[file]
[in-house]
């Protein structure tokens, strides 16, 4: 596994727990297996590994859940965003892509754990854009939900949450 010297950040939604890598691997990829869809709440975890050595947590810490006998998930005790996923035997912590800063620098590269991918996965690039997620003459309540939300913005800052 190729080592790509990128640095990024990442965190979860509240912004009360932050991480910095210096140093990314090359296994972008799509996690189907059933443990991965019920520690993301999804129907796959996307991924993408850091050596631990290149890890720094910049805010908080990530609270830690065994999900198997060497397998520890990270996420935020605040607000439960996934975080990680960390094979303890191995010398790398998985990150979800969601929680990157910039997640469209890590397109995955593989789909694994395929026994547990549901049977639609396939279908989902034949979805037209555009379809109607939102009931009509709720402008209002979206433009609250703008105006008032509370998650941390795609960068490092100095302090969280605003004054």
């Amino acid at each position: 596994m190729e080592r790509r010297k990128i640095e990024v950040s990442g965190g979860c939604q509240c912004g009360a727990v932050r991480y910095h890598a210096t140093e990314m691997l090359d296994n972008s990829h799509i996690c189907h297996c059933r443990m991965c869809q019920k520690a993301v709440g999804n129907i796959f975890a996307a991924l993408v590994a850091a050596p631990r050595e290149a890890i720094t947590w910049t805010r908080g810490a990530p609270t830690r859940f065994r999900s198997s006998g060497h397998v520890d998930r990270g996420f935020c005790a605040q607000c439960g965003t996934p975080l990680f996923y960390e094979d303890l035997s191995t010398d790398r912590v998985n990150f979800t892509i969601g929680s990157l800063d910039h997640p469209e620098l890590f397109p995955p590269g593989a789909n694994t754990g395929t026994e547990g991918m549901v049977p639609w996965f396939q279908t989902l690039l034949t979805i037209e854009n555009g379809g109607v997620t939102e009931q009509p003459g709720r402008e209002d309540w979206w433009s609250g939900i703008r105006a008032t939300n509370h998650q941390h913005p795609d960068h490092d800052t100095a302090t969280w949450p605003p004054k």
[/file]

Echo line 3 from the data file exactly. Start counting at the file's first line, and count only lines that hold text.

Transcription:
């Amino acid at each position: 596994m190729e080592r790509r010297k990128i640095e990024v950040s990442g965190g979860c939604q509240c912004g009360a727990v932050r991480y910095h890598a210096t140093e990314m691997l090359d296994n972008s990829h799509i996690c189907h297996c059933r443990m991965c869809q019920k520690a993301v709440g999804n129907i796959f975890a996307a991924l993408v590994a850091a050596p631990r050595e290149a890890i720094t947590w910049t805010r908080g810490a990530p609270t830690r859940f065994r999900s198997s006998g060497h397998v520890d998930r990270g996420f935020c005790a605040q607000c439960g965003t996934p975080l990680f996923y960390e094979d303890l035997s191995t010398d790398r912590v998985n990150f979800t892509i969601g929680s990157l800063d910039h997640p469209e620098l890590f397109p995955p590269g593989a789909n694994t754990g395929t026994e547990g991918m549901v049977p639609w996965f396939q279908t989902l690039l034949t979805i037209e854009n555009g379809g109607v997620t939102e009931q009509p003459g709720r402008e209002d309540w979206w433009s609250g939900i703008r105006a008032t939300n509370h998650q941390h913005p795609d960068h490092d800052t100095a302090t969280w949450p605003p004054k």